Can a few young kids save an endangered bird? Will Mullet, Roy and Beatrice succeed? Pick up the book and read it. There is also a movie coming out this summer that should be a hit with children and adults alike.
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By Jacky on March 13 2007
Format: Paperback

Saving owls from habitats getting destroyed sounds hard doesn't it? Roy and his other two friends have enough confident to try it.

A new kid in Florida, Roy, is just like any other new kid. Nobody cares where he is or how he is. He didn't expect anybody to care anyway. Roy is skinny and an ordinary teenager I think about fourteen years old. At lunch times, he always sits alone, at the end of the long table, eating bizarre food. After school he follows the boy he saw running. He sees burrowing owls on the way that look like they need attention because their habitats are going to get destroyed. Roy and two other new friends enter a massive adventure to save the owls. Here are some key themes to Hoot: courage, determination, bravery, but most importantly, team work to accomplish the adventure. They will need a lot of bravery because it will be very tough to save the owls if they don't take risks. They will have to help each other out to create a stronger and better group. Saving owls sounds challenging but when determination and courage tags along, it would be a little easier and better. Settings are very important to Hoot. The story mainly takes place at school, and in the forest (outside). Roy and his new friends meet at school. After school, Roy finds them in the forest. Roy was wondering what they were doing there and same with them. The setting, especially the forest is a very creative area. The settings make Hoot a more rollicking and hilarious book because in the forest is a very unusual, but cool place.

Characters are also important because they bring the book to life. All the characters are very wacky and unique. Take Beatrice for example: She's a girl, an athletic, brave, bossy girl. She teases people sometimes, but also really kind.
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By Brian A. on Sept. 16 2006
Format: Paperback
This is a great book for everyone. Carl Hiaasen does a wonderful job in using Burrowing Owls as a central part of the story. The story is about a new kid who attempts to save some burrowing owls from a construction site. The new kid's name is Roy Eberhardt and he is from Montana.

Roy lives in Coconut Cove, and he doesn't have any friends since he just moved. Roy is hoping to meet some new friends at school but before Roy can meet a friend he encounters a bully. The bully's name is Dana Matherson and he always picks on Roy. One day on the bus Dana tries to strangle Roy while Roy sees a boy running alongside the bus. Roy gets out to chase after him but after halfway in the chase he gets hit by a golf ball. Roy wakes up to find he's in the principal's office where he gets questioned about the incident.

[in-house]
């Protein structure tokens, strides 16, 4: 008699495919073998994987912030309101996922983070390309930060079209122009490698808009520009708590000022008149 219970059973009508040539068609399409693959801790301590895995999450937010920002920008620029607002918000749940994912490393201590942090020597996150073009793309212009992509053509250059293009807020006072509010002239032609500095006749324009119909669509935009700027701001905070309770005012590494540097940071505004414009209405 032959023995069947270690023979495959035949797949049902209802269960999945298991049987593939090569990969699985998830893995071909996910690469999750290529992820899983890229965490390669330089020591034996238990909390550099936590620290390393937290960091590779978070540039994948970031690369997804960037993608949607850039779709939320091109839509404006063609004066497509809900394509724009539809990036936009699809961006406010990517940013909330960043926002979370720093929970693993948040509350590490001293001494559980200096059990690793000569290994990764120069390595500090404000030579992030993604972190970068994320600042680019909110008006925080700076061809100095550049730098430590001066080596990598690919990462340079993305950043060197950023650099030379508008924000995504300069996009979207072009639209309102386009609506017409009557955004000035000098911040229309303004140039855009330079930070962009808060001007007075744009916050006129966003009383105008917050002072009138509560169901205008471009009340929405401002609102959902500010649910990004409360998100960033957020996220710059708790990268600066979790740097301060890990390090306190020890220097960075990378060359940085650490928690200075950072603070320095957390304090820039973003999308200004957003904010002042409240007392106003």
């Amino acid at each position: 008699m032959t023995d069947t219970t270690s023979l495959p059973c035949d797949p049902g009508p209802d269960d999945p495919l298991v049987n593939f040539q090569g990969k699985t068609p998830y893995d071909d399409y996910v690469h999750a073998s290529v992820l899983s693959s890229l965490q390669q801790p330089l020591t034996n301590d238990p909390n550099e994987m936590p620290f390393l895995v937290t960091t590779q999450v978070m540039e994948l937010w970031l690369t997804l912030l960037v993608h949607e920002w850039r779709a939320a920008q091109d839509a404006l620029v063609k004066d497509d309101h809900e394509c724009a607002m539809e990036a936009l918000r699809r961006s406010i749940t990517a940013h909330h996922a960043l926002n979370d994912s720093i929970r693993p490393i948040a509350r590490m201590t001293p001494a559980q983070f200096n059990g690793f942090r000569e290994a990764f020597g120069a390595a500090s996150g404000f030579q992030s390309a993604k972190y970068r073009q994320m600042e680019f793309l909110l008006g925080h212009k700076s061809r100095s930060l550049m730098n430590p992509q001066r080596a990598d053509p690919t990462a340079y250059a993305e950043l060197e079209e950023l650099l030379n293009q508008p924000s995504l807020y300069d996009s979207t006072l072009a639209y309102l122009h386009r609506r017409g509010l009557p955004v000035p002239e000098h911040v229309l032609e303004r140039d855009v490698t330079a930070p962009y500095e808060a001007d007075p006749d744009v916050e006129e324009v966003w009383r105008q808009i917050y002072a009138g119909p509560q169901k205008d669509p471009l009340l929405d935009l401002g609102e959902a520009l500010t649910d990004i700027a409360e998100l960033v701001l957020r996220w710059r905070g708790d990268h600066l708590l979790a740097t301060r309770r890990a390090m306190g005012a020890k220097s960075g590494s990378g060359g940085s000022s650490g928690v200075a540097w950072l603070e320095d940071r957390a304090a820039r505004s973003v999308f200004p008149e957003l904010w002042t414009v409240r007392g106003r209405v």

After school Roy retraces his steps which leads him to the woods where he finds himself face to face with cottonmouth moccasin. A boy, possibly the one that morning, helps him escape but is he friend or foe? Roy found out that the boy was friendly and his nickname is Mullet Fingers. Roy found this out from his sister who's name is Beatrice Leep. Beatrice and Roy decide to join Mullet Fingers to save the owls.
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Format: Hardcover
I have to admit that I chose to read this book on the cardinal sin of choosing a book: I liked the cover.
What was inside the cover was even better.
I had never read Carl Hiaasen before and I truly enjoyed Hoot. The characters were well developed and yet mysterious at the same time. I found myself "talking back" to the book during some parts. I was captivated and I was taken into the story. Realistic fiction is supposed to provide a sense of hope, and this book definitely did. For me, it was a sliding door into the story and I stepped into the world of Roy and Beatrice.
As an educator in the elementary school system, I feel that this book is an excellent choice for kids. Many kids are sympathetic with animals and they become enchanted by characters that stick up for what they believe in. This book provides an excellent opportunity for children to see how fictional characters in a story can relate to the readers. It's just a great encouraging book for both kids and adults.
If you're looking for a great extra-curriculum read, Hoot is a great page-turner and I look forward to reading Hiassen's works in the future.